Home Children and Young People These children know the signs of a stroke. Do you?

These children know the signs of a stroke. Do you?

by Laura Johnston

Teachers and pupils at St. Laurence’s Primary School in Kirkby have been visited by the Stroke Association recently to learn about the causes of stroke and how to recognise the symptoms using the FAST test.

The Stroke Association delivered a stroke awareness assembly for the pupils, and staff at the school had their blood pressure checked. Teaching assistant Louise Rogers, 30, was glad she was checked as she found out she had an extremely high blood pressure reading and was therefore advised to visit her GP.

Louise said she felt like the Stroke Association team was “sent from someone in heaven”. Louise’s mother had a mini-stroke at just 30 years old so finding out she has high blood pressure has encouraged Louise to do her best to stick to her GP’s advice on lowering her blood pressure.

High blood pressure is often considered a silent killer as it doesn’t have symptoms so many people are often unaware that their health may be at risk.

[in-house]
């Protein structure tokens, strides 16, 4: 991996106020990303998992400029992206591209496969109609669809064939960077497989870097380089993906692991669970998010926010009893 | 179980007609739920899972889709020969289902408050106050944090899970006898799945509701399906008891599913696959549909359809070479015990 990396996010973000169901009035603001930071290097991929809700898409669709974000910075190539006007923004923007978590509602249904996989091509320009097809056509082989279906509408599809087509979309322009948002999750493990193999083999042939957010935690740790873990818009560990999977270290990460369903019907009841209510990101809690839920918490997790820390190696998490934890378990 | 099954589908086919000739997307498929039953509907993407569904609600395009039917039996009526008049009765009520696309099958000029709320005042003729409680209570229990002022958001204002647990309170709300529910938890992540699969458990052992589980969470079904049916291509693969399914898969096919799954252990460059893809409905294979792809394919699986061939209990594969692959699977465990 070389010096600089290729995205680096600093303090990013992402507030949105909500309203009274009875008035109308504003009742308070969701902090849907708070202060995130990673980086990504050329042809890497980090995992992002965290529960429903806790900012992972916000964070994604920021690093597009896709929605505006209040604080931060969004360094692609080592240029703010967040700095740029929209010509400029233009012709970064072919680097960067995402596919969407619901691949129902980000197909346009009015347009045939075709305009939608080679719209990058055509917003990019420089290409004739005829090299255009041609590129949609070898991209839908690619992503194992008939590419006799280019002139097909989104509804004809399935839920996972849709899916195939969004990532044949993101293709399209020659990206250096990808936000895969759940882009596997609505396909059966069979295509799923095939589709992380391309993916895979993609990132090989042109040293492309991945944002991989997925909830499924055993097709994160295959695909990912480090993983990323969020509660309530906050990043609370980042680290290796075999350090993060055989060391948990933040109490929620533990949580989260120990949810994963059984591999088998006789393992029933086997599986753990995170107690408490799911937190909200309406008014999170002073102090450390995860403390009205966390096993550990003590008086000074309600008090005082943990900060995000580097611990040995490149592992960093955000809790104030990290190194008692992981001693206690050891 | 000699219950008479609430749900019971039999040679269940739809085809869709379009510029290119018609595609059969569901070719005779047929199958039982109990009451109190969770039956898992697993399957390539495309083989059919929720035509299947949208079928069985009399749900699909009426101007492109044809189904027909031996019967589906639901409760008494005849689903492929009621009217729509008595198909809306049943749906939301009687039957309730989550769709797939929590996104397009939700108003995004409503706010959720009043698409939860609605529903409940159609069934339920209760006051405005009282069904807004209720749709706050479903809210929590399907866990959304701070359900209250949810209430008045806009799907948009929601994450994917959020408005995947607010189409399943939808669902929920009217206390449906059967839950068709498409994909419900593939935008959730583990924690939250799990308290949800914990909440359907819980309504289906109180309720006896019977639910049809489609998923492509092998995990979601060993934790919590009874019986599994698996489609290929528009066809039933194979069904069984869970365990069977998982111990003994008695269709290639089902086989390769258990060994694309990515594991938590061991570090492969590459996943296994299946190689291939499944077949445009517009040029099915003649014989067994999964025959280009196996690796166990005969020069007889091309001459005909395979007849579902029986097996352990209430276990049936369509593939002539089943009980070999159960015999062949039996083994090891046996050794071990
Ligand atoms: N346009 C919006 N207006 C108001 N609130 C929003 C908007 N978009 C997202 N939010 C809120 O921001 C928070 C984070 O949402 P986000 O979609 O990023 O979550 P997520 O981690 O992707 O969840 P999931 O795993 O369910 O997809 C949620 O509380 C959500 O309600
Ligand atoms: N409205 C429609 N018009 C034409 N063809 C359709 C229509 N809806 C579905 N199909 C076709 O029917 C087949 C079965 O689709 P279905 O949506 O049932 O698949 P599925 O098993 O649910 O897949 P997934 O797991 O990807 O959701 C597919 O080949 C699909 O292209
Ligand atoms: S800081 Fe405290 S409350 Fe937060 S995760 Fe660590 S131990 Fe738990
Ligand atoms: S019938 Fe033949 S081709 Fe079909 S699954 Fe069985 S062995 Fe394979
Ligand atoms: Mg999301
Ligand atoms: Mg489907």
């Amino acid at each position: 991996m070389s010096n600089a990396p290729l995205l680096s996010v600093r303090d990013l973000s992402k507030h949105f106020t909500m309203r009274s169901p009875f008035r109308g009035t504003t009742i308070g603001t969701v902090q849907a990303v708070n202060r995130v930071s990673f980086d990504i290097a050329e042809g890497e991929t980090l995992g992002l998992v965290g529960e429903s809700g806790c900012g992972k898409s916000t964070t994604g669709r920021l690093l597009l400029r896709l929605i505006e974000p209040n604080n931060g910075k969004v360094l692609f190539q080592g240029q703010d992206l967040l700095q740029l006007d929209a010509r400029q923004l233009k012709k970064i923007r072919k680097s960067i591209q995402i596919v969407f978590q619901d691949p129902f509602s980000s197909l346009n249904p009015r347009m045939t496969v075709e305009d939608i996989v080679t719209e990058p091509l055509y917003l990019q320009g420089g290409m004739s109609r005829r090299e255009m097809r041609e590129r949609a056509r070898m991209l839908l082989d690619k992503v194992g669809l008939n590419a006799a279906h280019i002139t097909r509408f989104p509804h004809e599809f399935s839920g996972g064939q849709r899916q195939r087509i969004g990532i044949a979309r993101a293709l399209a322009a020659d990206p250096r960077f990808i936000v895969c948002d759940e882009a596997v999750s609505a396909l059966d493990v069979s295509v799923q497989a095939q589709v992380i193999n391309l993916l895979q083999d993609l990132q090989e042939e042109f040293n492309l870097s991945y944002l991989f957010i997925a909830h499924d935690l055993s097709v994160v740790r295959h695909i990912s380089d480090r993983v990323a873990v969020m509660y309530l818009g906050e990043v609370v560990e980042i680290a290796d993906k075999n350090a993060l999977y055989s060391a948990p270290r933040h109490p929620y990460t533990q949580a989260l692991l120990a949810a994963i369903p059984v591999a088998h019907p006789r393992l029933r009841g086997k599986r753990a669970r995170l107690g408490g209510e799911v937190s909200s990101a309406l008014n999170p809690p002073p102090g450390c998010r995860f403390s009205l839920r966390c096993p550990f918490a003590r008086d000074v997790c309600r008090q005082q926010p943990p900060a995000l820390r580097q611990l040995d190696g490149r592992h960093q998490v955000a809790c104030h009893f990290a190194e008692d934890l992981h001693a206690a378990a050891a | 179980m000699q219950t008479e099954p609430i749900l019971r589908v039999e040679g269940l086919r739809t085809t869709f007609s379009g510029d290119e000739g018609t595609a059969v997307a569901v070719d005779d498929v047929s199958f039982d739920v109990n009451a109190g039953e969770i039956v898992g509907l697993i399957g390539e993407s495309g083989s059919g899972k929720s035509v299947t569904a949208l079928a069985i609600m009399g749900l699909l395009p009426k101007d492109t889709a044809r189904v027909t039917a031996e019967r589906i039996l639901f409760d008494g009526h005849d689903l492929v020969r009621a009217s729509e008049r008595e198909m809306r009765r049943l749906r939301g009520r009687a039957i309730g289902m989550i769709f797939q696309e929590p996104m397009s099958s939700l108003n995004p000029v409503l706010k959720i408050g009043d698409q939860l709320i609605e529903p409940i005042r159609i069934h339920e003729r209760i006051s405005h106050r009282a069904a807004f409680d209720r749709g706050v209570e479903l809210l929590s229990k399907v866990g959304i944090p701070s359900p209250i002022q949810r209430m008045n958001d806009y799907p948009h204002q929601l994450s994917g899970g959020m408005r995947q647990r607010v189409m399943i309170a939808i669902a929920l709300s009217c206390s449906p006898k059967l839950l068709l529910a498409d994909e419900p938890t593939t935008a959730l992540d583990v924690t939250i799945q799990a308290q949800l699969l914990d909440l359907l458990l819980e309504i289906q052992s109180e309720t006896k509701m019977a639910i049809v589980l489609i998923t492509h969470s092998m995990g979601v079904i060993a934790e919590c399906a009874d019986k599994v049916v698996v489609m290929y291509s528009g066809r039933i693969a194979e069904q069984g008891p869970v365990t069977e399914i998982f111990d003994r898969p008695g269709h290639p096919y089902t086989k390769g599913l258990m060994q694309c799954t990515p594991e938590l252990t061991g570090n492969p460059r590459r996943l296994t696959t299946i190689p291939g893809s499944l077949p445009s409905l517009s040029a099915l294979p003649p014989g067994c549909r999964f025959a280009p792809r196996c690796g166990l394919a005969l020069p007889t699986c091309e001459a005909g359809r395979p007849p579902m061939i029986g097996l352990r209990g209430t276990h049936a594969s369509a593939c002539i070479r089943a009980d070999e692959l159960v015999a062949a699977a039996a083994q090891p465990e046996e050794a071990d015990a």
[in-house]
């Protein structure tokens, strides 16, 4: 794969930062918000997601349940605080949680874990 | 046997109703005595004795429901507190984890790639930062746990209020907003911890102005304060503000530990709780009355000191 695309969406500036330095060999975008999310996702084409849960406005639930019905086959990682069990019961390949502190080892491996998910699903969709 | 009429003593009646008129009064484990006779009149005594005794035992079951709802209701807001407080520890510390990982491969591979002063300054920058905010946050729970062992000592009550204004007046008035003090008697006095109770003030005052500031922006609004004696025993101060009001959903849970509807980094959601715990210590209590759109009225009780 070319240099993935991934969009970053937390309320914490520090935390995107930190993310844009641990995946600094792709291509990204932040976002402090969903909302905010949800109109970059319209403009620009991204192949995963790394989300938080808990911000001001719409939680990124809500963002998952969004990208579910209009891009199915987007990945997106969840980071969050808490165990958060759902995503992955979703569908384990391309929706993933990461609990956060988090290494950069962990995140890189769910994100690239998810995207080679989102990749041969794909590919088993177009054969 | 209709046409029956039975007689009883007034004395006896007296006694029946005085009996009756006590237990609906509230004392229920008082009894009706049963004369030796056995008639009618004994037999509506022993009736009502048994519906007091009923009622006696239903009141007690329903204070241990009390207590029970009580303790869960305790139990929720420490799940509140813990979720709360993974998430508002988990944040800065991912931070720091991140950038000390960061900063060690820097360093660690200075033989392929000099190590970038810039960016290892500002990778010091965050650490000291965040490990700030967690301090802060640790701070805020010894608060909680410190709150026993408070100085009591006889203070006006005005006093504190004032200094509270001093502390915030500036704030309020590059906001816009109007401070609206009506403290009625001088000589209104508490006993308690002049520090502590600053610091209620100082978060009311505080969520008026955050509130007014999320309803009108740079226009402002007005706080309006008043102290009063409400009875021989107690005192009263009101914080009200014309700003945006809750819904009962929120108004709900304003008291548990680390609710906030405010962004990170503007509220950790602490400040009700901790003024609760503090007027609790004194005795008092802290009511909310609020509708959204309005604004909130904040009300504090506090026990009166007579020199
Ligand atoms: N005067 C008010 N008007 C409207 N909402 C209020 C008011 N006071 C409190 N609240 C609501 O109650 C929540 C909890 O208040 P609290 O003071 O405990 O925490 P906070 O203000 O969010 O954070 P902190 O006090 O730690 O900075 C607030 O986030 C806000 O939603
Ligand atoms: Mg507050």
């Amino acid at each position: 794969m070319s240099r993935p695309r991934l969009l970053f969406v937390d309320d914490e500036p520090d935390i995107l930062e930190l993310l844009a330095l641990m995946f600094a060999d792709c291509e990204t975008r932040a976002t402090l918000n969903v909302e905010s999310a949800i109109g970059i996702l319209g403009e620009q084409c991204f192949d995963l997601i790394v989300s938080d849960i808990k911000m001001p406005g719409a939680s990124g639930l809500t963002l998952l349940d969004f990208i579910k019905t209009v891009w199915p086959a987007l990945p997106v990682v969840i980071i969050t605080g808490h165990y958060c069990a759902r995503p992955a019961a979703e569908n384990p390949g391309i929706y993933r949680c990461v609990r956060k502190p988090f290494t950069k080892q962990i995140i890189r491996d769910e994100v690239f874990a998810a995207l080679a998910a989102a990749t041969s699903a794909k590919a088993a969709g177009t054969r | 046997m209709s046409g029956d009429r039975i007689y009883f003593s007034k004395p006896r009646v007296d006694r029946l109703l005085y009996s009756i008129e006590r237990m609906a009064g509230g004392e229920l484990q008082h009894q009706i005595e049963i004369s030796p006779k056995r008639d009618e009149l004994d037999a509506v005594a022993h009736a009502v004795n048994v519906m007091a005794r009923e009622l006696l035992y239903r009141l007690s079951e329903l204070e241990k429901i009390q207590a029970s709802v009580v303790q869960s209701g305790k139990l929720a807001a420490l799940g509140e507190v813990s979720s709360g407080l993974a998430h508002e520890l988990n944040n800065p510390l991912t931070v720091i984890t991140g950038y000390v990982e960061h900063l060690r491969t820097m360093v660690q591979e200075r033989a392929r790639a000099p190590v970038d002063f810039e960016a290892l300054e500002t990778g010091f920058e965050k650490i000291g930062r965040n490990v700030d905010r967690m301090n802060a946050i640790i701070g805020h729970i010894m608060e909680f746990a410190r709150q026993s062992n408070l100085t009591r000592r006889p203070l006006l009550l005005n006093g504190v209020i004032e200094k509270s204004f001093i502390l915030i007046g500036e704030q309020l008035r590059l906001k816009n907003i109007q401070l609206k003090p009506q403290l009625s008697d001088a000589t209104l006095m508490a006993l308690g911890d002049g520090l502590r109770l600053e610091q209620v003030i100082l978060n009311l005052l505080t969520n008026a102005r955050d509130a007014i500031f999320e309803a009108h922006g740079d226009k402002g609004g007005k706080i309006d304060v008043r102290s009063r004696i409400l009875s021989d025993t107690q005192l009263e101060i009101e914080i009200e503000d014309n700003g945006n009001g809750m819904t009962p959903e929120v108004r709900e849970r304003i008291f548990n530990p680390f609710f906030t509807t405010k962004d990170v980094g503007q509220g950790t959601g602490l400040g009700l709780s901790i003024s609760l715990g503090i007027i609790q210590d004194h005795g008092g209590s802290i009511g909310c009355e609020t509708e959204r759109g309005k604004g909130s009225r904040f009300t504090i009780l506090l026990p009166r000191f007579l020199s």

Holly Rimmer, a teacher at the school, mentioned the successful outcomes of the visit and said; “The children are now fully able to explain different signs of stroke awareness. They really liked learning about the FAST test and they know understand how important it is to take quick action and dial 999. They also learnt that it is not just older people who can have a stroke and are now more aware of possible causes.”

Diane Dunn, Information Advice and Support Coordinator at the Stroke Association, said: “It’s hugely important to educate about stroke prevention and raise awareness of this devastating condition. Our awareness session gave us the chance to teach students about stroke. As a result, the children now know how to how to act FAST and it was great to see them asking some incredibly inquisitive questions.

What are the signs of a stroke, and what should I do? 

Use the FAST test to help you recognize the most common symptoms of a stroke. FAST is an acronym to remember the symptoms more easily.

  • FACIAL WEAKNESS: Can the person smile? Has their face fallen on one side?
  • ARM WEAKNESS: Can the person raise both arms and keep them there?
  • SPEECH PROBLEMS: Can the person speak clearly and understand what you say? Is their speech slurred?
  • TIME TO CALL 999

Remember to seek immediate medical attention if you suspect someone to be having a stroke.

The Stroke Association provides an Information, Advice and Support Service and Communication Support in Knowsley, in partnership with Knowsley Clinical Commissioning Group. For more information about stroke, contact the Helpline on 0303 30 33 100 or visit the Stroke Association’s website.